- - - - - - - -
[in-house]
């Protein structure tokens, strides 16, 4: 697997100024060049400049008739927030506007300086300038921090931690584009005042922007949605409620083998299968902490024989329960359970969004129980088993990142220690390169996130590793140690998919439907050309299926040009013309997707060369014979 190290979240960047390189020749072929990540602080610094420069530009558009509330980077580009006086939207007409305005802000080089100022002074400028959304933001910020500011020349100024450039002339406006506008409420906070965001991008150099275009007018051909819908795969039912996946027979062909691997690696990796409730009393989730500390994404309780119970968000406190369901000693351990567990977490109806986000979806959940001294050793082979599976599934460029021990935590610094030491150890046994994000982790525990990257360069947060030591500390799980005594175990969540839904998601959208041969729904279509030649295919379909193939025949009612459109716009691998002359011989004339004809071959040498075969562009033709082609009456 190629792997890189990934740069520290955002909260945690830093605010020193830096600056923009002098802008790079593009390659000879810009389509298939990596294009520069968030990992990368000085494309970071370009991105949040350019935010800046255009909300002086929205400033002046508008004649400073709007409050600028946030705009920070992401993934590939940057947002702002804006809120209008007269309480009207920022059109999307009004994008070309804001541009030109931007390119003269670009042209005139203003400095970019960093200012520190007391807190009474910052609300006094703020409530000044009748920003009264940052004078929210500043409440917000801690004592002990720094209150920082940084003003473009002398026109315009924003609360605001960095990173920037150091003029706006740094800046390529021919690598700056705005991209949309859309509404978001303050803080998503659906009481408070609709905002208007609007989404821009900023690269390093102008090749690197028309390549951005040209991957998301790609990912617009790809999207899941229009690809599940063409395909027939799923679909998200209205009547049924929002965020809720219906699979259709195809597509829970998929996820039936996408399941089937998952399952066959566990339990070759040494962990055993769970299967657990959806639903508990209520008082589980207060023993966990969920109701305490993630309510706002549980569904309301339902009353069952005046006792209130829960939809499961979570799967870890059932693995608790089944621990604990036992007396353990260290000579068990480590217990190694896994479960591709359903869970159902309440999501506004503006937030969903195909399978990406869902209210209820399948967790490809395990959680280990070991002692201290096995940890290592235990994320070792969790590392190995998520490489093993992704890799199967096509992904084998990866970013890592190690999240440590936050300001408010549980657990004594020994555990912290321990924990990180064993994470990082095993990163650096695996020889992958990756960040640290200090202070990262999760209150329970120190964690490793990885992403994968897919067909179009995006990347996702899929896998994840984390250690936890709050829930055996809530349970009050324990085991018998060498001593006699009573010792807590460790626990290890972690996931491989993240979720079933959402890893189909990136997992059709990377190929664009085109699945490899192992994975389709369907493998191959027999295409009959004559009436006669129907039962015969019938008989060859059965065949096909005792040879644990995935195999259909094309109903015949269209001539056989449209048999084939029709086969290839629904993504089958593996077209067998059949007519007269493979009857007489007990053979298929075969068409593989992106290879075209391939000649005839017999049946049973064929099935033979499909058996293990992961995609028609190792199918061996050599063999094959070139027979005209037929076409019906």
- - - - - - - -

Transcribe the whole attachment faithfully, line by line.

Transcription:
[in-house]
């Protein structure tokens, strides 16, 4: 697997100024060049400049008739927030506007300086300038921090931690584009005042922007949605409620083998299968902490024989329960359970969004129980088993990142220690390169996130590793140690998919439907050309299926040009013309997707060369014979 190290979240960047390189020749072929990540602080610094420069530009558009509330980077580009006086939207007409305005802000080089100022002074400028959304933001910020500011020349100024450039002339406006506008409420906070965001991008150099275009007018051909819908795969039912996946027979062909691997690696990796409730009393989730500390994404309780119970968000406190369901000693351990567990977490109806986000979806959940001294050793082979599976599934460029021990935590610094030491150890046994994000982790525990990257360069947060030591500390799980005594175990969540839904998601959208041969729904279509030649295919379909193939025949009612459109716009691998002359011989004339004809071959040498075969562009033709082609009456 190629792997890189990934740069520290955002909260945690830093605010020193830096600056923009002098802008790079593009390659000879810009389509298939990596294009520069968030990992990368000085494309970071370009991105949040350019935010800046255009909300002086929205400033002046508008004649400073709007409050600028946030705009920070992401993934590939940057947002702002804006809120209008007269309480009207920022059109999307009004994008070309804001541009030109931007390119003269670009042209005139203003400095970019960093200012520190007391807190009474910052609300006094703020409530000044009748920003009264940052004078929210500043409440917000801690004592002990720094209150920082940084003003473009002398026109315009924003609360605001960095990173920037150091003029706006740094800046390529021919690598700056705005991209949309859309509404978001303050803080998503659906009481408070609709905002208007609007989404821009900023690269390093102008090749690197028309390549951005040209991957998301790609990912617009790809999207899941229009690809599940063409395909027939799923679909998200209205009547049924929002965020809720219906699979259709195809597509829970998929996820039936996408399941089937998952399952066959566990339990070759040494962990055993769970299967657990959806639903508990209520008082589980207060023993966990969920109701305490993630309510706002549980569904309301339902009353069952005046006792209130829960939809499961979570799967870890059932693995608790089944621990604990036992007396353990260290000579068990480590217990190694896994479960591709359903869970159902309440999501506004503006937030969903195909399978990406869902209210209820399948967790490809395990959680280990070991002692201290096995940890290592235990994320070792969790590392190995998520490489093993992704890799199967096509992904084998990866970013890592190690999240440590936050300001408010549980657990004594020994555990912290321990924990990180064993994470990082095993990163650096695996020889992958990756960040640290200090202070990262999760209150329970120190964690490793990885992403994968897919067909179009995006990347996702899929896998994840984390250690936890709050829930055996809530349970009050324990085991018998060498001593006699009573010792807590460790626990290890972690996931491989993240979720079933959402890893189909990136997992059709990377190929664009085109699945490899192992994975389709369907493998191959027999295409009959004559009436006669129907039962015969019938008989060859059965065949096909005792040879644990995935195999259909094309109903015949269209001539056989449209048999084939029709086969290839629904993504089958593996077209067998059949007519007269493979009857007489007990053979298929075969068409593989992106290879075209391939000649005839017999049946049973064929099935033979499909058996293990992961995609028609190792199918061996050599063999094959070139027979005209037929076409019906």